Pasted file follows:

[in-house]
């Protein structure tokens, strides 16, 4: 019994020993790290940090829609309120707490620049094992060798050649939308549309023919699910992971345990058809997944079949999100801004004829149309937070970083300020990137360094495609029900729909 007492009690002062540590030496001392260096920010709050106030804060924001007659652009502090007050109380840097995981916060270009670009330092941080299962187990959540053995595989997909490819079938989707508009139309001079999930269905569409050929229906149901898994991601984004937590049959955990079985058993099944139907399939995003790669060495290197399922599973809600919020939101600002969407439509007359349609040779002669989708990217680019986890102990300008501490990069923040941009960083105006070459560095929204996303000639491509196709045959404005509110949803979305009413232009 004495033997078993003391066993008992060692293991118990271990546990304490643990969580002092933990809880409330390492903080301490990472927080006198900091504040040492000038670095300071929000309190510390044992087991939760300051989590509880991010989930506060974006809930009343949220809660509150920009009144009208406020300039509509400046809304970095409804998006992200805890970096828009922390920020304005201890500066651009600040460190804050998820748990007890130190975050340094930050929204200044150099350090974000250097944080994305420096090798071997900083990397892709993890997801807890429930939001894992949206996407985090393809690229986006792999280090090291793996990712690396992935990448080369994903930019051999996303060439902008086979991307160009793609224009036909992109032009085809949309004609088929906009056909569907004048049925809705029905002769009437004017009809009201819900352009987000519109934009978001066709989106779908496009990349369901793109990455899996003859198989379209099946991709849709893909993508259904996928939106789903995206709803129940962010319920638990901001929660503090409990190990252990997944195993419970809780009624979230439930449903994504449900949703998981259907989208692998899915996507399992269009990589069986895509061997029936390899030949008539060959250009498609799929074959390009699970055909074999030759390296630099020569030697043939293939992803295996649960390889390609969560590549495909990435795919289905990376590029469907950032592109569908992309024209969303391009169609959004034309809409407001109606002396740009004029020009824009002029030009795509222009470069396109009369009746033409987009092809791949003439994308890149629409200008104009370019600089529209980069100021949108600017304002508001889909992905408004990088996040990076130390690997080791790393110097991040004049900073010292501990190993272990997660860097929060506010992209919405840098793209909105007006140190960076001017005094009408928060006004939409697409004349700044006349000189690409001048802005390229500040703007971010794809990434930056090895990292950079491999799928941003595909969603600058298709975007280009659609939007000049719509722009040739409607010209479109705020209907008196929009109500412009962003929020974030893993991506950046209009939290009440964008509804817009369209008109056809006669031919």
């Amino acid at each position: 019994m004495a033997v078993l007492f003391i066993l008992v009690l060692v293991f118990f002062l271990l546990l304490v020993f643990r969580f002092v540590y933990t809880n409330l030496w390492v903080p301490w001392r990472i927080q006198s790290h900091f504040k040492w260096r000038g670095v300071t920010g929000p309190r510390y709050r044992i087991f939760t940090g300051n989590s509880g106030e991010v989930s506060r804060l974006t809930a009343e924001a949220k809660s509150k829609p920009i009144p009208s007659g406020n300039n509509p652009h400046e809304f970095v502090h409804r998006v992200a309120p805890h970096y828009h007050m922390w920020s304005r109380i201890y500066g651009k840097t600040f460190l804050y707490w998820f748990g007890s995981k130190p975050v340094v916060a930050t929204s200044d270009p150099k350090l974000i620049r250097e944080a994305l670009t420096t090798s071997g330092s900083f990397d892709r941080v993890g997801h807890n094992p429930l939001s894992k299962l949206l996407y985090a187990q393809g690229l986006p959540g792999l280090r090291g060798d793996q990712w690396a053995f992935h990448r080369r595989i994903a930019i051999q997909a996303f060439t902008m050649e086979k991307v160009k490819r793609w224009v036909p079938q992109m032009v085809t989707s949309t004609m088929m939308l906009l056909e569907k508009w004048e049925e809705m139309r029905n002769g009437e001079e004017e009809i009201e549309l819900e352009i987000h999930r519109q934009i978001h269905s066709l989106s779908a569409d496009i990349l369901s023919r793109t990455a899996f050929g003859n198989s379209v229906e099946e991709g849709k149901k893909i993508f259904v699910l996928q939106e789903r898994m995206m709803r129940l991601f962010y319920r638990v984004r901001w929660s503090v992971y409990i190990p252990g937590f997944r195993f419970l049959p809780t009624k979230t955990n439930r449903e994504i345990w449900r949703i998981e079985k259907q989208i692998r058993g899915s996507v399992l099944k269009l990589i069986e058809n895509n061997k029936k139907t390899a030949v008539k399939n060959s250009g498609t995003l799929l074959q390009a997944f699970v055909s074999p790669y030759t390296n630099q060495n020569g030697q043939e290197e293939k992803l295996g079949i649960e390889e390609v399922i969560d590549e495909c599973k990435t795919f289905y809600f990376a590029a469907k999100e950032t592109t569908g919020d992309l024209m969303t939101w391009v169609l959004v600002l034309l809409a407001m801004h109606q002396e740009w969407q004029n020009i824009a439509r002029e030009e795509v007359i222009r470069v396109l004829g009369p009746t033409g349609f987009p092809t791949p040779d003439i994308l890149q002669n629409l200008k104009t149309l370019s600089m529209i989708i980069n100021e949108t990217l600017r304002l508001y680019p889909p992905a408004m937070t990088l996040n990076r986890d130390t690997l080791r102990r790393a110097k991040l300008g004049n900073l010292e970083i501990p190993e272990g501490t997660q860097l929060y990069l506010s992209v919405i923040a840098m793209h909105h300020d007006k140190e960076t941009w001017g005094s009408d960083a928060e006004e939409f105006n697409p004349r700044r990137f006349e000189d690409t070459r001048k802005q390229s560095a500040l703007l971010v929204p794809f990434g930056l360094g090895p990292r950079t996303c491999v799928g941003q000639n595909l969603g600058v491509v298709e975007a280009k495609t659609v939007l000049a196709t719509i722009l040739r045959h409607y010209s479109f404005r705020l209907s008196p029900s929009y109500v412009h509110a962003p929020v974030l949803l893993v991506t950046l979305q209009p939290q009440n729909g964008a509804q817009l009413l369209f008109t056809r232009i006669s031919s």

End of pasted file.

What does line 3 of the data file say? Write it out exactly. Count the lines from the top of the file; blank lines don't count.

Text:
């Amino acid at each position: 019994m004495a033997v078993l007492f003391i066993l008992v009690l060692v293991f118990f002062l271990l546990l304490v020993f643990r969580f002092v540590y933990t809880n409330l030496w390492v903080p301490w001392r990472i927080q006198s790290h900091f504040k040492w260096r000038g670095v300071t920010g929000p309190r510390y709050r044992i087991f939760t940090g300051n989590s509880g106030e991010v989930s506060r804060l974006t809930a009343e924001a949220k809660s509150k829609p920009i009144p009208s007659g406020n300039n509509p652009h400046e809304f970095v502090h409804r998006v992200a309120p805890h970096y828009h007050m922390w920020s304005r109380i201890y500066g651009k840097t600040f460190l804050y707490w998820f748990g007890s995981k130190p975050v340094v916060a930050t929204s200044d270009p150099k350090l974000i620049r250097e944080a994305l670009t420096t090798s071997g330092s900083f990397d892709r941080v993890g997801h807890n094992p429930l939001s894992k299962l949206l996407y985090a187990q393809g690229l986006p959540g792999l280090r090291g060798d793996q990712w690396a053995f992935h990448r080369r595989i994903a930019i051999q997909a996303f060439t902008m050649e086979k991307v160009k490819r793609w224009v036909p079938q992109m032009v085809t989707s949309t004609m088929m939308l906009l056909e569907k508009w004048e049925e809705m139309r029905n002769g009437e001079e004017e009809i009201e549309l819900e352009i987000h999930r519109q934009i978001h269905s066709l989106s779908a569409d496009i990349l369901s023919r793109t990455a899996f050929g003859n198989s379209v229906e099946e991709g849709k149901k893909i993508f259904v699910l996928q939106e789903r898994m995206m709803r129940l991601f962010y319920r638990v984004r901001w929660s503090v992971y409990i190990p252990g937590f997944r195993f419970l049959p809780t009624k979230t955990n439930r449903e994504i345990w449900r949703i998981e079985k259907q989208i692998r058993g899915s996507v399992l099944k269009l990589i069986e058809n895509n061997k029936k139907t390899a030949v008539k399939n060959s250009g498609t995003l799929l074959q390009a997944f699970v055909s074999p790669y030759t390296n630099q060495n020569g030697q043939e290197e293939k992803l295996g079949i649960e390889e390609v399922i969560d590549e495909c599973k990435t795919f289905y809600f990376a590029a469907k999100e950032t592109t569908g919020d992309l024209m969303t939101w391009v169609l959004v600002l034309l809409a407001m801004h109606q002396e740009w969407q004029n020009i824009a439509r002029e030009e795509v007359i222009r470069v396109l004829g009369p009746t033409g349609f987009p092809t791949p040779d003439i994308l890149q002669n629409l200008k104009t149309l370019s600089m529209i989708i980069n100021e949108t990217l600017r304002l508001y680019p889909p992905a408004m937070t990088l996040n990076r986890d130390t690997l080791r102990r790393a110097k991040l300008g004049n900073l010292e970083i501990p190993e272990g501490t997660q860097l929060y990069l506010s992209v919405i923040a840098m793209h909105h300020d007006k140190e960076t941009w001017g005094s009408d960083a928060e006004e939409f105006n697409p004349r700044r990137f006349e000189d690409t070459r001048k802005q390229s560095a500040l703007l971010v929204p794809f990434g930056l360094g090895p990292r950079t996303c491999v799928g941003q000639n595909l969603g600058v491509v298709e975007a280009k495609t659609v939007l000049a196709t719509i722009l040739r045959h409607y010209s479109f404005r705020l209907s008196p029900s929009y109500v412009h509110a962003p929020v974030l949803l893993v991506t950046l979305q209009p939290q009440n729909g964008a509804q817009l009413l369209f008109t056809r232009i006669s031919s």